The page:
• I’m thinking that we are sent out to the people around us to speak about Jesus Christ, to speak about Jesus living, dying, and rising again, to speak about Jesus coming to forgive our sins, to bring us back into a right relationship with God, to give us eternal life.
• I’m thinking we’ve been sent out here with this message.

(Slowly coming back in the door, closing the door)
• But aren’t we like Jeremiah—as we face the taunts of people, as we face their rejection of the message, as we face threats,
• We slowly back in
• We come back in the door
• We come back to God and complain to Him, complain that the message is too difficult, that the people are rejecting us, that we’re alone and unable to do what He’s asked us to do
• I don’t know about you, but I don’t like it when people have made fun of me for being in this Christianity stuff
• I don’t like that the way I live my life makes me stand out from the crowd
• I don’t like that people just don’t even want to hear what I have to say about spiritual things
• I’ve been told I’m a hypocrite, I’ve been told that I’m na├»ve, I’ve been told that what I believe is fine for me but don’t start telling other people what to believe
• I hear all of that, and I back in, come back in the door, come back to God and basically I say, “What are you thinking, God?”

• And like with Jeremiah, God doesn’t just tell us to pick ourselves up, dust ourselves off, and get back out their, kid.
• God tells us turn around, to turn away from this grumbling, turn back to the door, turn back to the people, go back out that door
• But He also tells us that He has made us a wall of bronze.
• A fortified wall of bronze.
• There’s protection and security, there’s power and help
• The people can hit us and fight back all they want, but in the end, their blows will just bounce off a wall of bronze

• Now it may not feel that way as it’s happening
• It may not feel like those blows are bouncing off
• Sticks and stones hurt, but so do words
• It may feel very painful when we’re out there
• But God has given us this tremendous promise, this promise that we are not alone, that He will always be with us
• It’s a promise that God gave to Jeremiah
• It’s a promise that gets repeated in the Gospel of Matthew as Jesus sends out His disciples, sends out His Church, Jesus says, “And lo, I will be with you always to the very end of the age.”
• We are not alone.
• We may be threatened and made fun of and rejected and people may refuse to listen to us, but we are not alone.
• We are fortified walls of bronze.

(Going back out the door)
• So we go back out the door
• We go out to share God’s Word with others
• We go out to tell others that they have sinned and fallen short of the glory of God.
• We go out to tell others that there is forgiveness and hope in Jesus Christ.
• We go out to tell others that Jesus died for our sins and rose again to give us eternal life.
• We go out to call others to faith in Jesus.

(Coming back in the door)
• And we’ll be rejected again, we’ll face rejection for our faith and our message
• But then we’ll find ourselves back here again
• We’ll come before our God in prayer
• We’ll hear from God that we are walls of bronze.
• And God’ll send us out the door again.

(Going out the door)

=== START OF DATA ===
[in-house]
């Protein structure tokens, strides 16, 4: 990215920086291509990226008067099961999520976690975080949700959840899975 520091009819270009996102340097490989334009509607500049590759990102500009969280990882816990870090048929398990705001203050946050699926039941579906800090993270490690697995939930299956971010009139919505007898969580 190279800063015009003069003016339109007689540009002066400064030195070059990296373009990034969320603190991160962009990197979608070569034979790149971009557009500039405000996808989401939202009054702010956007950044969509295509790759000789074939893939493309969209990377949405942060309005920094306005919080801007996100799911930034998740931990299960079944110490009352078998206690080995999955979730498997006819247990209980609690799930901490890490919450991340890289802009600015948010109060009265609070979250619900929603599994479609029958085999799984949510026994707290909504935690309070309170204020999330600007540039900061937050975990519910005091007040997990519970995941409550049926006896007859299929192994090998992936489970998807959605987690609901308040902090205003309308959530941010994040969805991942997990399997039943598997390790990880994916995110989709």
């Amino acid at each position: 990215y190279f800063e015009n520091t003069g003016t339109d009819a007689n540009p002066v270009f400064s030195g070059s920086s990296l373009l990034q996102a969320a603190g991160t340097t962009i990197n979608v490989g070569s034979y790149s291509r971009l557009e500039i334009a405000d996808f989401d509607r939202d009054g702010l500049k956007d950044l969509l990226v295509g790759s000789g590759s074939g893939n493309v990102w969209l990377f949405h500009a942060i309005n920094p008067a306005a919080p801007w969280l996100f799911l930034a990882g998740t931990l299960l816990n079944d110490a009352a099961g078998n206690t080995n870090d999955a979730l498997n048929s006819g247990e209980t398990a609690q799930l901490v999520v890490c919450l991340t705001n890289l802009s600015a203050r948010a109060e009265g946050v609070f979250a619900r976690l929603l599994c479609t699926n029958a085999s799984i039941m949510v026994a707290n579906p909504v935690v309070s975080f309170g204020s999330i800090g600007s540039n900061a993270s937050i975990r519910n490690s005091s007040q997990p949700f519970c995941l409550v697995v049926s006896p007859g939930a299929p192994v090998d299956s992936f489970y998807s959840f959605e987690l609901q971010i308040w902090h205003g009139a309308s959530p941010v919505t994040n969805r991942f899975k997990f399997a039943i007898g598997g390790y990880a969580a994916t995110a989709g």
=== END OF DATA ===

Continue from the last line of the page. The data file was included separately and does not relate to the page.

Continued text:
• We’ll find another way to speak about God
• We’ll find ways to show God’s love through our actions
• We’ll tell a friend about why church is encouraging to us
• We’ll sit with a coworker who’s going through a tough time in life
• We’ll be good neighbors as a witness of God’s love

(coming back in the door)
• And then something’ll cause us to get scared or feel lonely again
• That friend won’t want to hear about church
• That coworker won’t want us to pray for them
• The neighbors won’t treat us kindly
• We’ll come back to God, wonder aloud why all of this is happening to us, wonder whether we can really be His servants who speak His word
• And God’ll say it once again that we are walls of bronze.

(Going back out the door)
• We are fortified walls of bronze
• We have a message that tears down and builds up
• We have a message of Law and Gospel
• We have a message about our sinfulness
• We have a message of our sins being forgiven by Jesus
• We are fortified walls of bronze
• We are being sent out as God’s spokespeople.

Sunday, August 21, 2011

Isaiah 51:1-6 - “Speedily: Daddy, Why Didn't You Run?"

10th Sunday after Pentecost (Proper 16) (Year A - Lutheran Service Book readings)
Saturday, August 20, and Sunday, August 21, 2011

The following are my notes from this weekend’s sermon. I didn’t write out a full manuscript for this sermon.

So the other day we were up at Betty Russell Playground just over here in the neighborhood. The boys had their bikes, and Jude, our five-year old, decided to try out his bike on the skatepark ramps. We unfortunately he had a bit of a crash. I saw it happen, so I walked over to check on him. He was laying on the ground, crying, with a small scrape on his elbow. Jude was hurt, but what he was really upset about, what was making him cry and yell was that I hadn’t run to him. I had walked. It upset Jude that I hadn’t run over as soon as he crashed. I had walked.

Well, we got Jude’s scrap patched up with a Band-Aid, and Jude went back to playing and riding his bike—although not on the ramps anymore. But he said a few times to me, “Daddy, you should’ve run.” I had walked. That’s what upset Jude the most.

And that’s what can upset us the most about God, too. Why doesn’t He run? Why doesn’t He bring His righteousness and salvation into our lives RIGHT NOW? I mean, the reading from Isaiah 51 today says, “My righteousness draws near speedily.” Speedily? It doesn’t seem very speedy to me. Most of the time it feels as if we’ve just crashed our bike, we’re laying on the ground scraped up and bleeding, and God is walking, God is walking—not running—God is taking His time in coming to help us.